Sonderup: A breed of All Their Own

Left to right) Sandy, Tom and their daughter Kelly at the ranch in 1983. Photo by Sonderup Charolais Ranch Inc.
Sonderup-TomSandyKelly

Sonderup: A breed of All Their Own

The painful decision to break up comes with both anxiety and relief. Tom and Sandy Sonderup felt it when they watched 150 head of Charolais leave their farm in Fullerton, Nebraska, in November.

By Lindsay Humphrey



Today Sonderup Charolais Ranch Inc. The success story was first developed by one of the pioneers of the time, Vern Sonderup. A farmer from nature helped introduce central Nebraska to irrigation, and did so in a big way.

“My dad was an extremely hard-working, all-around farmer,” says Vern’s son, Tom Sonderup, who now owns and runs the operation. “He first started with underground wells to feed the loops before he started using the Loup River.”



At one point, Vern had nine pumps with 23 miles of irrigation pipe carrying water from the river to 5,500 acres of farm land. At maximum capacity, four harvesters were needed to process all the fall crops.

At the same time, they fed 2000 fat cattle. Although Vern started the family with cattle, it was Tom who took it to a whole new level and forged a path of his own.

Humble beginnings

The first Charolais bull on the Sonderup estate was purchased in 1962.

“I took my first Charolais to the Nance County Fair and she was grand champion of the whole show, and also won grade and carcass,” Tom said. “I’ve been hooked ever since. In the 60s, they were very rare. We were the first people in the area to have Charolais.

Where Vern was a talented farmer, Tom was his equal as a stockman. As an eighth-grader, Tom started working in FFA and began building the famous Sonderup Charolais herd.

“It was technically my dad’s project because he bought the bull, but I started putting together a registered herd when I was in high school in the early ’70s,” Tom said. “I guess that’s all I really know.”

Before this single bull changed the face of Sonderup forever, Vern was managing 150 head of cattle. Tom’s thorough knowledge of both purebred and commercial cattle is a combination of hands-on experience at home and his degree from Nebraska Technical College of Agriculture.

“I knew Tom’s parents in high school, but I got to know him in college when we both showed at the Nebraska State Fair,” said Greg Hubert, who has managed Tom’s female sales for 20 of the past 35 years. “Tom was just a fun guy, always smiling and always kind. He is the same now as he was then.”

After college – 1976 – Tom Tri R Cattle Co. began to manage his herd. He started with just 27 cows, but within eight years he had grown to 150.

“We took this herd to stakes and the production records there helped me earn my American Farmer degree in FFA,” Tom said. “In the late 70s, we bought 100 cows from the Bauman Ranch in Wyoming. That’s how we really started the breed business.”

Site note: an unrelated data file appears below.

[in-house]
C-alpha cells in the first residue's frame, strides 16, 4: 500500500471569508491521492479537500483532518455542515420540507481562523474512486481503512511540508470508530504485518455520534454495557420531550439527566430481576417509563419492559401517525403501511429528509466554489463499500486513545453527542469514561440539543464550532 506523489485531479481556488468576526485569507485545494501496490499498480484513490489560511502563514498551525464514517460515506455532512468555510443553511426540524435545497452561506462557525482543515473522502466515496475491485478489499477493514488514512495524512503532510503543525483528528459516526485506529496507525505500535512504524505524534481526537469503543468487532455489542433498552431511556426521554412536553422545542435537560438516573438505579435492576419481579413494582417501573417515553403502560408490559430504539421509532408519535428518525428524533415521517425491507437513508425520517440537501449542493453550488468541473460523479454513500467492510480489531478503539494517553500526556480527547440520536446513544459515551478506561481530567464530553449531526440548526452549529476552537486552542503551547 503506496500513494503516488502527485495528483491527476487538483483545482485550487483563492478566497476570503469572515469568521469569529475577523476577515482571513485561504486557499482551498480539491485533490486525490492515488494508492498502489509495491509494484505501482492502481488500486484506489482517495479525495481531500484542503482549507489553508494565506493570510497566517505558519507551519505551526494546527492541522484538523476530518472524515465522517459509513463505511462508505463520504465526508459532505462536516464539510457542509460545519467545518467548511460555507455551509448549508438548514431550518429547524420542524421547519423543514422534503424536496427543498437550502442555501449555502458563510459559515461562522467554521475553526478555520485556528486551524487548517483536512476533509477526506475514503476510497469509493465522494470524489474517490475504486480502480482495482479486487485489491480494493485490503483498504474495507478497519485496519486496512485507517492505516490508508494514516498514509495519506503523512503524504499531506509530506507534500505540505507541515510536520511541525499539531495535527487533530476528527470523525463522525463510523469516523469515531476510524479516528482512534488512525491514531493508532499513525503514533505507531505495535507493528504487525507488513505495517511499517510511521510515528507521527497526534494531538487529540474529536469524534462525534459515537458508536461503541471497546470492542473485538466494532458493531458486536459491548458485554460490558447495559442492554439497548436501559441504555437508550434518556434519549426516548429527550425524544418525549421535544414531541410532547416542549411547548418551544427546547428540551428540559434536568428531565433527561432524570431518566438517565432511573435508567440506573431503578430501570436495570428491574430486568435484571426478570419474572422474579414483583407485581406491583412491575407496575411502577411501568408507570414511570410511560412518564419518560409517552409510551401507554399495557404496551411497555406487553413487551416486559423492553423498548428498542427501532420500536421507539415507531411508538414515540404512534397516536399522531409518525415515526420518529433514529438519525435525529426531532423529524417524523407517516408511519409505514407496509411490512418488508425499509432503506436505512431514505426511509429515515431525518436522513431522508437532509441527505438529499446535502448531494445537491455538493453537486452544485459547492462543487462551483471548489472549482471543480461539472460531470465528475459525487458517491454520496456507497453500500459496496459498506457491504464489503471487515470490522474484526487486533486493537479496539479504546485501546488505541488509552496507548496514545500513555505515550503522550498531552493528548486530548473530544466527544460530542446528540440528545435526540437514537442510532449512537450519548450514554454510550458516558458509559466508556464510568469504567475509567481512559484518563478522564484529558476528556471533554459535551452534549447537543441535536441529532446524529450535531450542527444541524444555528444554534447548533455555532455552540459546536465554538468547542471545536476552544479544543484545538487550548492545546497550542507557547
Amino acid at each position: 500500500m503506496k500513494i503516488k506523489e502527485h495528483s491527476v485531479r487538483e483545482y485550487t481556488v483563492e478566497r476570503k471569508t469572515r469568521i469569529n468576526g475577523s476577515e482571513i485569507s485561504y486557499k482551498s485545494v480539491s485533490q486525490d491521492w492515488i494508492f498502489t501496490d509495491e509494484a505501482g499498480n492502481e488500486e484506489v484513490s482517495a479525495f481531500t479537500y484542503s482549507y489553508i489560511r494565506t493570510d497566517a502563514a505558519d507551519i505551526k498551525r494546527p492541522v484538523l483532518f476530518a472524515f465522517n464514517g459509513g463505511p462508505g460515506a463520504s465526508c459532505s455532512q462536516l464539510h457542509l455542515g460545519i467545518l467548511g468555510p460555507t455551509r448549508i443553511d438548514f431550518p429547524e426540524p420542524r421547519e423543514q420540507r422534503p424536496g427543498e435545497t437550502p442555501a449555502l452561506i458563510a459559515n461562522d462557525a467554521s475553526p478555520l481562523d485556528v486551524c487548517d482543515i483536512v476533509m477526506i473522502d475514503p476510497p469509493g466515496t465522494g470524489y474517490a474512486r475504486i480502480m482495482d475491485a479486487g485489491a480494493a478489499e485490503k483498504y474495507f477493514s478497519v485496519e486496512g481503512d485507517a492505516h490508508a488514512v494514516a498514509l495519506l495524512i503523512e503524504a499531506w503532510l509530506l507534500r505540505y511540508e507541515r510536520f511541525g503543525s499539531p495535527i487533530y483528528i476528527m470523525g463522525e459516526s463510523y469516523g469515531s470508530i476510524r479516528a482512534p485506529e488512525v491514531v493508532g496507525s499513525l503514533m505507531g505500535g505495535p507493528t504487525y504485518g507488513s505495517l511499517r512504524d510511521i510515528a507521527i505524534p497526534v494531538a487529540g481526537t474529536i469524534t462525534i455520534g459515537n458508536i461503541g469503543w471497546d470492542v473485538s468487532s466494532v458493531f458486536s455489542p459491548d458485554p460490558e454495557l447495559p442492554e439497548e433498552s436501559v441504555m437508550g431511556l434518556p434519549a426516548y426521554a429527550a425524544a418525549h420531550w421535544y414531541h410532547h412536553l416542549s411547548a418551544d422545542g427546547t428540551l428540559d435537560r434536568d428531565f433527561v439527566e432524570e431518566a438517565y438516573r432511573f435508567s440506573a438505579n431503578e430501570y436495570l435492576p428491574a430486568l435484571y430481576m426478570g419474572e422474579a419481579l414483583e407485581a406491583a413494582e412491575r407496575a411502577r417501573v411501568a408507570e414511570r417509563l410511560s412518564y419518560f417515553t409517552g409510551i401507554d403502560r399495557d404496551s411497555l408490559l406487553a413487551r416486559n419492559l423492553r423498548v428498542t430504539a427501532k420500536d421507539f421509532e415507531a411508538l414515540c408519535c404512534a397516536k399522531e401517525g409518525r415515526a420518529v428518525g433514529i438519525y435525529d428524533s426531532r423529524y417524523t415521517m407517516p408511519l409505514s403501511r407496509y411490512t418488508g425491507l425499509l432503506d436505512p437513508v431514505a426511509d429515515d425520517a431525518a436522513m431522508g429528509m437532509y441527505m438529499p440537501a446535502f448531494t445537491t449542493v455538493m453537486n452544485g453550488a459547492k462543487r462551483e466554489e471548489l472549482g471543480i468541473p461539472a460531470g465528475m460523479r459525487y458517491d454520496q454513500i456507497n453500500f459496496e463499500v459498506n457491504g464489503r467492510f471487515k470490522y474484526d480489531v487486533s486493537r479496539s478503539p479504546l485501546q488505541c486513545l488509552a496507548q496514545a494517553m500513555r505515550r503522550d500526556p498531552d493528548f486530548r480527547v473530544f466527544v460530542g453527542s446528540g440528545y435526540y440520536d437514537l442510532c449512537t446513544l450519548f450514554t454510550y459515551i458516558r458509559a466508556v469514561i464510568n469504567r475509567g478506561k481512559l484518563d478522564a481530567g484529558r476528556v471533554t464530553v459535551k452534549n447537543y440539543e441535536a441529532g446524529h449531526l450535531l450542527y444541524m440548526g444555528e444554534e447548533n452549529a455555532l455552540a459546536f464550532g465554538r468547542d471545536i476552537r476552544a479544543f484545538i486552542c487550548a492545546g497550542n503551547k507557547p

Feature over fiction

Known for his early adoption of AI and ET technology, Tom had his work cut out for him in the first few years. During the AI ​​season, Tom spent a lot of time on the horse.

“The way we set up for AI, we had to bring each cow individually through several canyons and ditches on horseback,” Tom said. “I remember one time a cow jumped a fence and we got a mile and a half north of the barn. We stretched him between two ropes and then with artificial intelligence we dropped him right there.”

Somehow, that cow got pregnant. It’s one of those memories that Tom laughs and shakes his head about because it doesn’t make any sense.

“I remember another time in the early years with the rental cows, when a calf started sucking on my finger, I was crossing my elbows trying to fake the cow,” Tom said with a hearty laugh. “It was 24 hours before he was born. We thought she was hot, but obviously we were wrong. I was young and had just started.”

While these are some of the things Tom will remember about Sonderup Charolais, his peers have a completely different view of him and the herd.

“When I think of Sonderup cattle, the first thing that comes to mind are mother cows,” Greg said. “I think people know they can breed them to all kinds of bulls and it’s up to them to take care of their calves and grow them to a heavy weaning weight.”

It was easy for breeders to use outcrossing on Sonderup females because they would still get a calf that would perform.

“I think people realized that Tom raised good cattle and recognized him based on that,” Greg said.

Dynamic Denver

For almost 50 years, Sonderup had cattle at the Denver National Stock Show. This is where Tom discovered a formula that worked for him and his clients.

“In the early ’80s, I came across a farmer from Montana who was trying to select cattle with linear measurements (a system that takes various measurements on cattle to help the producer select for traits such as low maintenance, desirable weaning weight). mother’s percentage, etc.). That’s been our theme ever since,” Tom said of his desire to combine feed efficiency, red meat yield, reproductive efficiency and performance in one animal. “At that time, there were eight or nine breeders [all of different breeds] the whole country uses the same system.”